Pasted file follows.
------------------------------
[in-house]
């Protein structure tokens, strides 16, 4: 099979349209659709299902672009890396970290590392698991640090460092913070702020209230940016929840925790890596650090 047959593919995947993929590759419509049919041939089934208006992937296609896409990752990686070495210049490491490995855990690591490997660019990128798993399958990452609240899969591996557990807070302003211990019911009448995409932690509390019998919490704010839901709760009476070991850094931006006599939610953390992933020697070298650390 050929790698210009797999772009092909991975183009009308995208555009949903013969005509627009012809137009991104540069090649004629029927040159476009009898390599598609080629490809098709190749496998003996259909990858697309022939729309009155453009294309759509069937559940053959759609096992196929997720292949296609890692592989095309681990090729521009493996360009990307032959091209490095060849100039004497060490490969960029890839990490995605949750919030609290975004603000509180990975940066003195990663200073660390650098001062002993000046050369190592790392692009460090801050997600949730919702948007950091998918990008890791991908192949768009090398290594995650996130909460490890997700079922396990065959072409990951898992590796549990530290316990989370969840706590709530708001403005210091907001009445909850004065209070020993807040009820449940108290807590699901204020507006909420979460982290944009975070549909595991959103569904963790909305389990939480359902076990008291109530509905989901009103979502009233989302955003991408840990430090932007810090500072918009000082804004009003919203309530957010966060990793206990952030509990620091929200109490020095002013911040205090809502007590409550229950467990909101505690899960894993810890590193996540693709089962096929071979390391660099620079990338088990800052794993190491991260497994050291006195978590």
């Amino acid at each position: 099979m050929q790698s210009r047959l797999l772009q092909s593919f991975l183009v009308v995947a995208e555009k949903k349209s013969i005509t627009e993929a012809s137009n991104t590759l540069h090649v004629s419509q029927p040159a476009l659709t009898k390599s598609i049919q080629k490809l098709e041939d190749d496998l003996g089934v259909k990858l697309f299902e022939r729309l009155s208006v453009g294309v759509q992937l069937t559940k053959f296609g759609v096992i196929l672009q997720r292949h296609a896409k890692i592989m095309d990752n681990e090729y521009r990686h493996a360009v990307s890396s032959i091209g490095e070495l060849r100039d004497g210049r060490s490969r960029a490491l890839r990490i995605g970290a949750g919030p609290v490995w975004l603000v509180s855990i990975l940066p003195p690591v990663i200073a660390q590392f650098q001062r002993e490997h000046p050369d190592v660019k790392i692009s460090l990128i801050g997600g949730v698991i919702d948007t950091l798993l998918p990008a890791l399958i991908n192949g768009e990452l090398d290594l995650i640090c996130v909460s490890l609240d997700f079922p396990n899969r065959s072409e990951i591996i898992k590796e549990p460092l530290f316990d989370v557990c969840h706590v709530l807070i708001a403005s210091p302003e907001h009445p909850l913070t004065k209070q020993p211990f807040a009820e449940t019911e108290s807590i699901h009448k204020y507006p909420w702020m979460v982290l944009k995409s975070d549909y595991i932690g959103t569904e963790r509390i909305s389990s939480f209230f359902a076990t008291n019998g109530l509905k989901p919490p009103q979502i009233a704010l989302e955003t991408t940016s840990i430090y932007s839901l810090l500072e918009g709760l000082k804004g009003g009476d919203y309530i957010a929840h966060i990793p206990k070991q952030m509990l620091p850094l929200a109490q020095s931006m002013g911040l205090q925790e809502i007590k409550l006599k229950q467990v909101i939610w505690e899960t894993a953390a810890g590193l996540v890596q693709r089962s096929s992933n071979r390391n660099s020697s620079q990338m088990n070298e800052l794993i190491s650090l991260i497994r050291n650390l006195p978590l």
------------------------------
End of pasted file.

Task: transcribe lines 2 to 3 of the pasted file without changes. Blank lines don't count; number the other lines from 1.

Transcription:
């Protein structure tokens, strides 16, 4: 099979349209659709299902672009890396970290590392698991640090460092913070702020209230940016929840925790890596650090 047959593919995947993929590759419509049919041939089934208006992937296609896409990752990686070495210049490491490995855990690591490997660019990128798993399958990452609240899969591996557990807070302003211990019911009448995409932690509390019998919490704010839901709760009476070991850094931006006599939610953390992933020697070298650390 050929790698210009797999772009092909991975183009009308995208555009949903013969005509627009012809137009991104540069090649004629029927040159476009009898390599598609080629490809098709190749496998003996259909990858697309022939729309009155453009294309759509069937559940053959759609096992196929997720292949296609890692592989095309681990090729521009493996360009990307032959091209490095060849100039004497060490490969960029890839990490995605949750919030609290975004603000509180990975940066003195990663200073660390650098001062002993000046050369190592790392692009460090801050997600949730919702948007950091998918990008890791991908192949768009090398290594995650996130909460490890997700079922396990065959072409990951898992590796549990530290316990989370969840706590709530708001403005210091907001009445909850004065209070020993807040009820449940108290807590699901204020507006909420979460982290944009975070549909595991959103569904963790909305389990939480359902076990008291109530509905989901009103979502009233989302955003991408840990430090932007810090500072918009000082804004009003919203309530957010966060990793206990952030509990620091929200109490020095002013911040205090809502007590409550229950467990909101505690899960894993810890590193996540693709089962096929071979390391660099620079990338088990800052794993190491991260497994050291006195978590």
């Amino acid at each position: 099979m050929q790698s210009r047959l797999l772009q092909s593919f991975l183009v009308v995947a995208e555009k949903k349209s013969i005509t627009e993929a012809s137009n991104t590759l540069h090649v004629s419509q029927p040159a476009l659709t009898k390599s598609i049919q080629k490809l098709e041939d190749d496998l003996g089934v259909k990858l697309f299902e022939r729309l009155s208006v453009g294309v759509q992937l069937t559940k053959f296609g759609v096992i196929l672009q997720r292949h296609a896409k890692i592989m095309d990752n681990e090729y521009r990686h493996a360009v990307s890396s032959i091209g490095e070495l060849r100039d004497g210049r060490s490969r960029a490491l890839r990490i995605g970290a949750g919030p609290v490995w975004l603000v509180s855990i990975l940066p003195p690591v990663i200073a660390q590392f650098q001062r002993e490997h000046p050369d190592v660019k790392i692009s460090l990128i801050g997600g949730v698991i919702d948007t950091l798993l998918p990008a890791l399958i991908n192949g768009e990452l090398d290594l995650i640090c996130v909460s490890l609240d997700f079922p396990n899969r065959s072409e990951i591996i898992k590796e549990p460092l530290f316990d989370v557990c969840h706590v709530l807070i708001a403005s210091p302003e907001h009445p909850l913070t004065k209070q020993p211990f807040a009820e449940t019911e108290s807590i699901h009448k204020y507006p909420w702020m979460v982290l944009k995409s975070d549909y595991i932690g959103t569904e963790r509390i909305s389990s939480f209230f359902a076990t008291n019998g109530l509905k989901p919490p009103q979502i009233a704010l989302e955003t991408t940016s840990i430090y932007s839901l810090l500072e918009g709760l000082k804004g009003g009476d919203y309530i957010a929840h966060i990793p206990k070991q952030m509990l620091p850094l929200a109490q020095s931006m002013g911040l205090q925790e809502i007590k409550l006599k229950q467990v909101i939610w505690e899960t894993a953390a810890g590193l996540v890596q693709r089962s096929s992933n071979r390391n660099s020697s620079q990338m088990n070298e800052l794993i190491s650090l991260i497994r050291n650390l006195p978590l």